Consistent bug as major malfunction?

I just found another bug in NBAFB, latest version 3.1.

If you tilt during Around the world MB or Shoot around MB, you don’t get credit for having played that MB, and it’s also impossible to restart it.

All the lights are still lit (1,2,3,4 or S,H,O,O,T) so you can’t make the completing shot again. This means it’s impossible to reach Trophy MB and then replay the backplane game etc. The bug is consistent.

If this happens in competitive play, what happens? Can a bug ever be considered a major malfunction?

Unless it causes loss of ball or game, I don’t think so.

Similar bug is tilting in sopranos and your rank going all the way back to associate. I don’t think there is any compensation for that either.

It’s to balance out the fact that there’s no bonus!


I’m not sure, but I think this bug sometimes happens even without a tilt. I’ve seen it a couple times on my own game and run into it against @cayle at the ECS Finals some years ago and don’t remember a tilt. I played some more around the world mb and got from about 60 to 220 on my last ball - but it wasn’t enough for the win.

In some cases Shoot around MB can be started during Around the world MB, which results in strange behavior. Clearly a bug that too. Perhaps this is what happened to you?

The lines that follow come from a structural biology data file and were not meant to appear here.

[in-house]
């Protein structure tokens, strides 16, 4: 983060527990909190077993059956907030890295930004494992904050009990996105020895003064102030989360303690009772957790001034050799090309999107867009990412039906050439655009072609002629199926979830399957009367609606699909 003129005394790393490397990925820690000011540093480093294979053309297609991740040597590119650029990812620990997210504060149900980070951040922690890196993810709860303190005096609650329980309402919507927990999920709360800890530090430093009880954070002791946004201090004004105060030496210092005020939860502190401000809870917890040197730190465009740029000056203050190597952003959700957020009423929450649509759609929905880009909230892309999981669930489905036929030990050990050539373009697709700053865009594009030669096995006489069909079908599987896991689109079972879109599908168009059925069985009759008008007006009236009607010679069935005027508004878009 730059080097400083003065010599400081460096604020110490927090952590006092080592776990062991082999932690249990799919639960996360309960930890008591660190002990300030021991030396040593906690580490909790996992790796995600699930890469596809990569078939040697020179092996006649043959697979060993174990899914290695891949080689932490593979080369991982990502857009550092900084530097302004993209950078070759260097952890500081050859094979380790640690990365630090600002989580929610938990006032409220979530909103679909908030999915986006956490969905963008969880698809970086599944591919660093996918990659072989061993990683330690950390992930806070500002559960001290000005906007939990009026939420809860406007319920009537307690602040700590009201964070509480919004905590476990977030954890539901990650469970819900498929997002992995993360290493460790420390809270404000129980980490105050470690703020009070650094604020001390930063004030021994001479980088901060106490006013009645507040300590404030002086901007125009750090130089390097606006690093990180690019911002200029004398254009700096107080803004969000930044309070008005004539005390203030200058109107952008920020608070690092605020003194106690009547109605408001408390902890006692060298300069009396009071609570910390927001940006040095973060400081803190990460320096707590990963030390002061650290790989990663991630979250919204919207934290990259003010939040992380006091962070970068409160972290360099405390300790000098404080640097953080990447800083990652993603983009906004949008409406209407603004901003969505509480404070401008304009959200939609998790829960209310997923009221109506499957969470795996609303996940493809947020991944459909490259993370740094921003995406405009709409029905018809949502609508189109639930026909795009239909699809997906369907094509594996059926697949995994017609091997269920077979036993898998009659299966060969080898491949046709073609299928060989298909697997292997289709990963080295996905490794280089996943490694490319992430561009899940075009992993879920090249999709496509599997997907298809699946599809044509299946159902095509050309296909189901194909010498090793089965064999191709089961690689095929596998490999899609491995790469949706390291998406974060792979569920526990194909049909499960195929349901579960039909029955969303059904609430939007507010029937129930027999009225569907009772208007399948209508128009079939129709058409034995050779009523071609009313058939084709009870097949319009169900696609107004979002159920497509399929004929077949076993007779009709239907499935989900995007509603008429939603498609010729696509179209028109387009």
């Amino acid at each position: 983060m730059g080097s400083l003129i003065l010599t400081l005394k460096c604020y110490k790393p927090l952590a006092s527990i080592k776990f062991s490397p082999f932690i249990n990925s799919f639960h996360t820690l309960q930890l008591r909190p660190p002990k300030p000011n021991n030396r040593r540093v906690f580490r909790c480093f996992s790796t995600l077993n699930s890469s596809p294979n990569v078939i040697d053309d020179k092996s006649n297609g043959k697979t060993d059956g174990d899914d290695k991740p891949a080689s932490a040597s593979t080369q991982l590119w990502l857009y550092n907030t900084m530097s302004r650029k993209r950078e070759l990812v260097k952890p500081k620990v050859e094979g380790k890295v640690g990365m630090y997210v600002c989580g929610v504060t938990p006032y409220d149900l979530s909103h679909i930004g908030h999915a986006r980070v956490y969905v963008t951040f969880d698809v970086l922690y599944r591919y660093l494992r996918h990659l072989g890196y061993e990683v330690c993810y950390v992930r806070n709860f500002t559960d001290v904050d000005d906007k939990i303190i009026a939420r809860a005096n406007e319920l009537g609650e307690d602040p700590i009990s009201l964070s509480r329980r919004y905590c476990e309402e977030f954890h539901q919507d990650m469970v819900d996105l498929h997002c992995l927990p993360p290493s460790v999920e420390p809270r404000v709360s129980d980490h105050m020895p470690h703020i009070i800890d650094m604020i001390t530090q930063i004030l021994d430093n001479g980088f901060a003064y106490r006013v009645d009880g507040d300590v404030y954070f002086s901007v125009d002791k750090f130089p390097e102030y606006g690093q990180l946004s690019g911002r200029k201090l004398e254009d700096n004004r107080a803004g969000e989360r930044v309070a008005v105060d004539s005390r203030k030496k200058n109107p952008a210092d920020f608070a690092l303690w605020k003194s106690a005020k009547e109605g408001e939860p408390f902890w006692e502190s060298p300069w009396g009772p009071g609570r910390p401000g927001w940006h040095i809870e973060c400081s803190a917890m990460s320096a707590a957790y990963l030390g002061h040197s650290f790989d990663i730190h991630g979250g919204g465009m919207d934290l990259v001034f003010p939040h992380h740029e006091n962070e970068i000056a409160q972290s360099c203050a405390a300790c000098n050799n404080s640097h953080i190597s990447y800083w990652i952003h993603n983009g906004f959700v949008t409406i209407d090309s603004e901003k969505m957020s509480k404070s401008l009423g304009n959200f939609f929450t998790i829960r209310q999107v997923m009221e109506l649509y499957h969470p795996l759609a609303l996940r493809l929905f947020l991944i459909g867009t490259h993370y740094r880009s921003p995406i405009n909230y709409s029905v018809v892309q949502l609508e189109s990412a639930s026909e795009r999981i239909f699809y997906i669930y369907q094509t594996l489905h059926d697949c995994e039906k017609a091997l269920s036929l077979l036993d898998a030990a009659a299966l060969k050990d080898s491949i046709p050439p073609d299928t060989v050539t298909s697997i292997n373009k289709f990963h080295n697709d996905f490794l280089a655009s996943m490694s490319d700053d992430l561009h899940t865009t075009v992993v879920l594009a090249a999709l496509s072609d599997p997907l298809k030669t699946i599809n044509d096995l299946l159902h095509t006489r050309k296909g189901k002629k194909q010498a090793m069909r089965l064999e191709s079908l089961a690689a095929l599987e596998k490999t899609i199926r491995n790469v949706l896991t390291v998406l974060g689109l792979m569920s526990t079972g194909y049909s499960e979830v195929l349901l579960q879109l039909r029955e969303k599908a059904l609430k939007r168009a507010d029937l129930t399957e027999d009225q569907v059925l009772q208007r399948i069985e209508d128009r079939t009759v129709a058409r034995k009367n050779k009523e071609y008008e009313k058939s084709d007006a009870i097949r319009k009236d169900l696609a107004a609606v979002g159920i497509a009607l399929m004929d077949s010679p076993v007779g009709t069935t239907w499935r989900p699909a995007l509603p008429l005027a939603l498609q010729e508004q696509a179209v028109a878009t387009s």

Instantly made me think of our match as well. Lots of good games between us over the years :slight_smile:


The IFPA has rules for Beneficial Malfunctions covering a significant advantage but is not worded to cover when an player is at an significant disadvantage.

And there is past cases of players getting jobbed out of stuff. With things like games that start the ball with multi ball not getting that and they don’t get compensation.

I think the rules need to be updated to add significant disadvantage.

FSPA language for this sort of thing:

The SLO can declare a machine unplayable at any time if it is not functioning properly and the resulting malfunction(s) will, in his estimation, impair the ability of players to obtain fair scores.